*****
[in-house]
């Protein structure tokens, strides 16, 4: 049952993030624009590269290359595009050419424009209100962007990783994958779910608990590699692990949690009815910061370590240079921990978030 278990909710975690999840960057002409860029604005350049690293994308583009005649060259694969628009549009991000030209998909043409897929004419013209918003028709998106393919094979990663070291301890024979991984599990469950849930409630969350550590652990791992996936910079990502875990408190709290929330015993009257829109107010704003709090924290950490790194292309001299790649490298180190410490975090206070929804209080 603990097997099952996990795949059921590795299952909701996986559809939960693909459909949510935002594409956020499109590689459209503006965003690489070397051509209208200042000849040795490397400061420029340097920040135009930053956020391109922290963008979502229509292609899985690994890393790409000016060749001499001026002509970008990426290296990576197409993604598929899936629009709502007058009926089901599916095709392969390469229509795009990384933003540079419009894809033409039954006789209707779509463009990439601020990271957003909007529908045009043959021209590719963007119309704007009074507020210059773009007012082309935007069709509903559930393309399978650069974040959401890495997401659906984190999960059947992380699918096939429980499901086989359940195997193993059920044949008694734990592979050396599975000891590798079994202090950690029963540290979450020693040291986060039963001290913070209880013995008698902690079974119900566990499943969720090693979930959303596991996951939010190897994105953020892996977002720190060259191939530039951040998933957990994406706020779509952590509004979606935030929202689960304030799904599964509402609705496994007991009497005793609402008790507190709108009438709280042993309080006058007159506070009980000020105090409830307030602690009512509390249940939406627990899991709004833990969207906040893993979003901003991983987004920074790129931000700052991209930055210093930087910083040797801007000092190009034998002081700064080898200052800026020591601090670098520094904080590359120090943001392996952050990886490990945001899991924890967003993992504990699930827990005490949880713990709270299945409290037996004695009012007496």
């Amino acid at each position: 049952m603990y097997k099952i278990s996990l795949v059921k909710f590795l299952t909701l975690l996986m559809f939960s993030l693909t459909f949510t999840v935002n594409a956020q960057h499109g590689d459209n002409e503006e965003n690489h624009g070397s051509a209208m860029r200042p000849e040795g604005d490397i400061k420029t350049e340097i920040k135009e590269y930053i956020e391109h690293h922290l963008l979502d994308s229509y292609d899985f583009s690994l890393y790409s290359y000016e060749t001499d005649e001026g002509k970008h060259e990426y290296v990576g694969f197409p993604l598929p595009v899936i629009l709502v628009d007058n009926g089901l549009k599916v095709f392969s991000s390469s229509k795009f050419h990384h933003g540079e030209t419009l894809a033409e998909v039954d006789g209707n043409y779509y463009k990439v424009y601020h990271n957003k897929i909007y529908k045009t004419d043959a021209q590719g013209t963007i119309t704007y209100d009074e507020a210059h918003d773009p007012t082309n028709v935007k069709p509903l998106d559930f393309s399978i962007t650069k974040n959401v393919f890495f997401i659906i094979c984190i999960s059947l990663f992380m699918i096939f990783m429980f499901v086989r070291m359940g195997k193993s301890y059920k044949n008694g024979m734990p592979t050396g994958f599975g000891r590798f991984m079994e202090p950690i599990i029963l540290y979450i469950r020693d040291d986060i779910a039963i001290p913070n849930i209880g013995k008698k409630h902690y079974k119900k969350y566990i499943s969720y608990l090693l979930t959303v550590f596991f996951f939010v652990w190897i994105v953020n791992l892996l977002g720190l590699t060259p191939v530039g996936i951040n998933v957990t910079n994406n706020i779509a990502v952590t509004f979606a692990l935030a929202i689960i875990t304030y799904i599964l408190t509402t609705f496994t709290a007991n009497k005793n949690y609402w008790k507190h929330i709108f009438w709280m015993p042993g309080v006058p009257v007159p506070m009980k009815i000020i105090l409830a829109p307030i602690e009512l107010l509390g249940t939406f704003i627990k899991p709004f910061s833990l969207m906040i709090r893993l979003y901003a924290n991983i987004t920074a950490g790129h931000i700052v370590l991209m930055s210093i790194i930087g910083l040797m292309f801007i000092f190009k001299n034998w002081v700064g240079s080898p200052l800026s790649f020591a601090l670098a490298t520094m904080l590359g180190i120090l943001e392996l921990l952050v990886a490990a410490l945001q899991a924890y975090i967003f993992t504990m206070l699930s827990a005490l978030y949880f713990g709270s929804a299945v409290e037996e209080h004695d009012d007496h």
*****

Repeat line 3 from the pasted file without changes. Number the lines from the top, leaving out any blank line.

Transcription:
């Amino acid at each position: 049952m603990y097997k099952i278990s996990l795949v059921k909710f590795l299952t909701l975690l996986m559809f939960s993030l693909t459909f949510t999840v935002n594409a956020q960057h499109g590689d459209n002409e503006e965003n690489h624009g070397s051509a209208m860029r200042p000849e040795g604005d490397i400061k420029t350049e340097i920040k135009e590269y930053i956020e391109h690293h922290l963008l979502d994308s229509y292609d899985f583009s690994l890393y790409s290359y000016e060749t001499d005649e001026g002509k970008h060259e990426y290296v990576g694969f197409p993604l598929p595009v899936i629009l709502v628009d007058n009926g089901l549009k599916v095709f392969s991000s390469s229509k795009f050419h990384h933003g540079e030209t419009l894809a033409e998909v039954d006789g209707n043409y779509y463009k990439v424009y601020h990271n957003k897929i909007y529908k045009t004419d043959a021209q590719g013209t963007i119309t704007y209100d009074e507020a210059h918003d773009p007012t082309n028709v935007k069709p509903l998106d559930f393309s399978i962007t650069k974040n959401v393919f890495f997401i659906i094979c984190i999960s059947l990663f992380m699918i096939f990783m429980f499901v086989r070291m359940g195997k193993s301890y059920k044949n008694g024979m734990p592979t050396g994958f599975g000891r590798f991984m079994e202090p950690i599990i029963l540290y979450i469950r020693d040291d986060i779910a039963i001290p913070n849930i209880g013995k008698k409630h902690y079974k119900k969350y566990i499943s969720y608990l090693l979930t959303v550590f596991f996951f939010v652990w190897i994105v953020n791992l892996l977002g720190l590699t060259p191939v530039g996936i951040n998933v957990t910079n994406n706020i779509a990502v952590t509004f979606a692990l935030a929202i689960i875990t304030y799904i599964l408190t509402t609705f496994t709290a007991n009497k005793n949690y609402w008790k507190h929330i709108f009438w709280m015993p042993g309080v006058p009257v007159p506070m009980k009815i000020i105090l409830a829109p307030i602690e009512l107010l509390g249940t939406f704003i627990k899991p709004f910061s833990l969207m906040i709090r893993l979003y901003a924290n991983i987004t920074a950490g790129h931000i700052v370590l991209m930055s210093i790194i930087g910083l040797m292309f801007i000092f190009k001299n034998w002081v700064g240079s080898p200052l800026s790649f020591a601090l670098a490298t520094m904080l590359g180190i120090l943001e392996l921990l952050v990886a490990a410490l945001q899991a924890y975090i967003f993992t504990m206070l699930s827990a005490l978030y949880f713990g709270s929804a299945v409290e037996e209080h004695d009012d007496h």